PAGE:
I want to express my eternal gratitude to Brain Aneurysm/AVM Community Together Survivor Support Association (ACT), my support group, and the non profit organization that is funding my trip to Phoenix Arizona for this life saving surgery!! I don't know what I would've done without this group!! They were literally my life line when I was first diagnosed, and still today. I've met some amazing people in this group that will forever be a part of my life!! Much Love!! 💜💜
Most of you don't know that I was dropped as a patient by UT Southwest for simply seeking a 2nd opinion from Barrow Neurological Institute, because it contradicted UTSW opinion. ACT stepped up and made my trip to the world renowned facility, and doctors possible. For my birthday coming up in a few weeks, I've started a fundraiser for this non profit organization. If you can, please donate. Every little bit helps, and it's the donations they receive that makes it possible for them to help people like me.
Dr. Lawton, President, CEO, and Chief of Neurosurgery will be preforming my surgery. I'm having a craniotomy done. March 9th, will see doc, and do pre-op. March 10th will have my angiogram. March 11th will be surgery. I'll be in the hospital 2-3 days barring no complications. To say I'm nervous would be an understatement. I'm terrified!! If all goes well, this will be a permanent fix. Thanks again for all the continued support I've received. 💜💜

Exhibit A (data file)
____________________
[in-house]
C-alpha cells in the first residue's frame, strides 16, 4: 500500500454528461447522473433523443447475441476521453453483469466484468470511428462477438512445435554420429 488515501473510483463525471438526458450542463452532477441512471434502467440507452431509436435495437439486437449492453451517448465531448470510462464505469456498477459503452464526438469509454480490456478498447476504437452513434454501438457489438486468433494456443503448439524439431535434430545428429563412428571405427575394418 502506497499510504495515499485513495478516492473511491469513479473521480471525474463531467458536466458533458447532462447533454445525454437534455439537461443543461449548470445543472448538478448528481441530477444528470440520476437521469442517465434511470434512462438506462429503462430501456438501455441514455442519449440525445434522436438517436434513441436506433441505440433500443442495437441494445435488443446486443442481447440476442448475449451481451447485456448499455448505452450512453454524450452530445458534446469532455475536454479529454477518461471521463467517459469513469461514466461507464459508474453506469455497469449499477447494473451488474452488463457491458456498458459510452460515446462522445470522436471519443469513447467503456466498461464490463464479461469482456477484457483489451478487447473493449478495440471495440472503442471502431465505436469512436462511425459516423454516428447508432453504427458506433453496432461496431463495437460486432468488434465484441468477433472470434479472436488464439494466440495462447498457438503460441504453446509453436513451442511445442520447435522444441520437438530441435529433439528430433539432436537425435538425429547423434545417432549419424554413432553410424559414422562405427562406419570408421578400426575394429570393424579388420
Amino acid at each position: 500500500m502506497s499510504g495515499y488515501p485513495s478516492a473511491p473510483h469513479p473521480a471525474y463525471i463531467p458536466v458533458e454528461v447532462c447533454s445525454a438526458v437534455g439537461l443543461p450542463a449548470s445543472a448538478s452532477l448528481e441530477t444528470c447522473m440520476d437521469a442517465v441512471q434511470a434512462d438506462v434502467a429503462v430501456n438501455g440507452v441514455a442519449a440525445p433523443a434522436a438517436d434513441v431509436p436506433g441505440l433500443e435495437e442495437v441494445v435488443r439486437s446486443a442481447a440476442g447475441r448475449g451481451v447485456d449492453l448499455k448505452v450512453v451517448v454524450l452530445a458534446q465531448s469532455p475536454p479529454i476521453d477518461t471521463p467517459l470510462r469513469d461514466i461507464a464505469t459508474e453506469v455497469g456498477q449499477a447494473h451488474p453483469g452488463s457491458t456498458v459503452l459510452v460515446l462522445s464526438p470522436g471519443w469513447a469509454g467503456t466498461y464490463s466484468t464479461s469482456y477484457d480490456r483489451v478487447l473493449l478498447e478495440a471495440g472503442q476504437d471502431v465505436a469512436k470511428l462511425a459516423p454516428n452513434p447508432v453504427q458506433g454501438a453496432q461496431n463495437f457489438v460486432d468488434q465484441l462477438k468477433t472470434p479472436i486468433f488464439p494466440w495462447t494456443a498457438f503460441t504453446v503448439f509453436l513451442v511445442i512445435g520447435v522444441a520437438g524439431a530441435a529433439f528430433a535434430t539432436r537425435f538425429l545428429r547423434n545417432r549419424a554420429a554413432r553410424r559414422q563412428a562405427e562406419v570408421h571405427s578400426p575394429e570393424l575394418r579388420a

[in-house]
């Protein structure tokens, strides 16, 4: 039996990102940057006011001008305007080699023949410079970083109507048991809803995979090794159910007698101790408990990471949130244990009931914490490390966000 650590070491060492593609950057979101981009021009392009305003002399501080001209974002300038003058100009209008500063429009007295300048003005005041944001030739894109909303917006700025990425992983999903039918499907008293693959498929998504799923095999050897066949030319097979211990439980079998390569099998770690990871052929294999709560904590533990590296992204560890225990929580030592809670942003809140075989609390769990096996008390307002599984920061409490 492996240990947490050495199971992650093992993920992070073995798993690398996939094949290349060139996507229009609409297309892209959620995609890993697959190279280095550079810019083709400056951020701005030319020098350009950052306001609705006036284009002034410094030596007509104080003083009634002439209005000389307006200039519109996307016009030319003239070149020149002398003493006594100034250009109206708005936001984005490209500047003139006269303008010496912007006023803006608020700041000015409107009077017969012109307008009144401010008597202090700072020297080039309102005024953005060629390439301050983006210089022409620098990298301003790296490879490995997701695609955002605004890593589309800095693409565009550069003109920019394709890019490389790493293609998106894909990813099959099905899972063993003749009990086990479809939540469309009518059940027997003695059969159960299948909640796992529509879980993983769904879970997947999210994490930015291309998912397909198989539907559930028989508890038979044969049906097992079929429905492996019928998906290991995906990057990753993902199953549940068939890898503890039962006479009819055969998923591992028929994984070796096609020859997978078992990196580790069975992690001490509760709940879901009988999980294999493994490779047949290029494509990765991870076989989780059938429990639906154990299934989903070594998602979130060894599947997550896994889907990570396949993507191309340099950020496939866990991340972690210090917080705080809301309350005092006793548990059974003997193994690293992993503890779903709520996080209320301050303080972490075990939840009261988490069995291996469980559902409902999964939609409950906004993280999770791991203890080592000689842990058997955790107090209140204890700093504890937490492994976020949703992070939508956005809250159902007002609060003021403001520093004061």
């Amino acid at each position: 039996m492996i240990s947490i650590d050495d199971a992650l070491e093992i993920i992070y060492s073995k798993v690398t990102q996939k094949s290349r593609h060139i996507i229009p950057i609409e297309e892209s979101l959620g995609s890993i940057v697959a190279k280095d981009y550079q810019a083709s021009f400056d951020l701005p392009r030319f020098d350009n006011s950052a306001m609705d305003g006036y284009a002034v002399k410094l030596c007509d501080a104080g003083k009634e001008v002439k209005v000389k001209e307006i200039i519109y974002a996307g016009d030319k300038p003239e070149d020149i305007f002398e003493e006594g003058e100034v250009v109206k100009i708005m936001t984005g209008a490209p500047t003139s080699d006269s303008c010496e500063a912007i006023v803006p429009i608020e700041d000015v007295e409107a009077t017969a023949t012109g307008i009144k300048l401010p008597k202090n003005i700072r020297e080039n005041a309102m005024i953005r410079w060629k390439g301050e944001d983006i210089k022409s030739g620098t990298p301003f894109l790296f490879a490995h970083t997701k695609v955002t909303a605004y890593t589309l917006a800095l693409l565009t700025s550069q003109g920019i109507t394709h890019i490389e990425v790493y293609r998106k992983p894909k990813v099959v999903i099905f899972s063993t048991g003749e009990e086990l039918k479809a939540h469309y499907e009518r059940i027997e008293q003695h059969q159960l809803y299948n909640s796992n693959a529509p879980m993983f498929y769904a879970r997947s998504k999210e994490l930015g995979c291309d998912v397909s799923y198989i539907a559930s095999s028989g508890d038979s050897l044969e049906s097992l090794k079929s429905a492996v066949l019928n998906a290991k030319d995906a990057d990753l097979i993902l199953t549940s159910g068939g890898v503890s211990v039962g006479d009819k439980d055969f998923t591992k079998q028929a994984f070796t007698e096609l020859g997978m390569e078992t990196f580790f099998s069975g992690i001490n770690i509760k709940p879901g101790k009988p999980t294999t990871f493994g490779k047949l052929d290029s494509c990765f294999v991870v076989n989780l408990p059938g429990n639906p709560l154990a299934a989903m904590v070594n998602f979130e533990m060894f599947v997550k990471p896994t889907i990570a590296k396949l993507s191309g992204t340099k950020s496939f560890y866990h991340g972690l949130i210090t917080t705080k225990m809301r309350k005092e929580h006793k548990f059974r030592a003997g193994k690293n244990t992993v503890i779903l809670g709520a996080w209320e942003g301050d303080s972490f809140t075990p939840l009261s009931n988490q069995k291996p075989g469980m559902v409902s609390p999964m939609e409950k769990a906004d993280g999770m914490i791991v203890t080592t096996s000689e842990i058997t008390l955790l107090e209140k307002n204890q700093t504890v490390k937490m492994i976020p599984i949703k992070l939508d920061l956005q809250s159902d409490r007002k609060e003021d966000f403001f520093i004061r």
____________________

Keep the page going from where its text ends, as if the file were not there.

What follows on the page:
My wife Leticia and I came from Brazil in 2017 and on August 1, 2019 she had a ruptured brain aneurysm. Being foreigners makes things way harder when it comes to seeking help and supplies. According to one social worker I would not get any Government assistance because we are not American Citizens. That’s when a friend Melissa Brown added me to the support group Brain Aneurysm/AVM Community Together Survivor Support Association (ACT). I posted about my wife’s story and Cindy Davis redirected me to talk to Sharon Charlton Adams where I could get help getting a lot of the supplies that we needed. With the help of this non profit and their two programs, Recovery Relief and Jay’s Way we were able to get Diapers, pads, a shower chair and other things that I could not and still cannot afford. We have no words to describe how thankful we are for this tribe. You are angels.
Fernando Petrulio and Leticia Ribeiro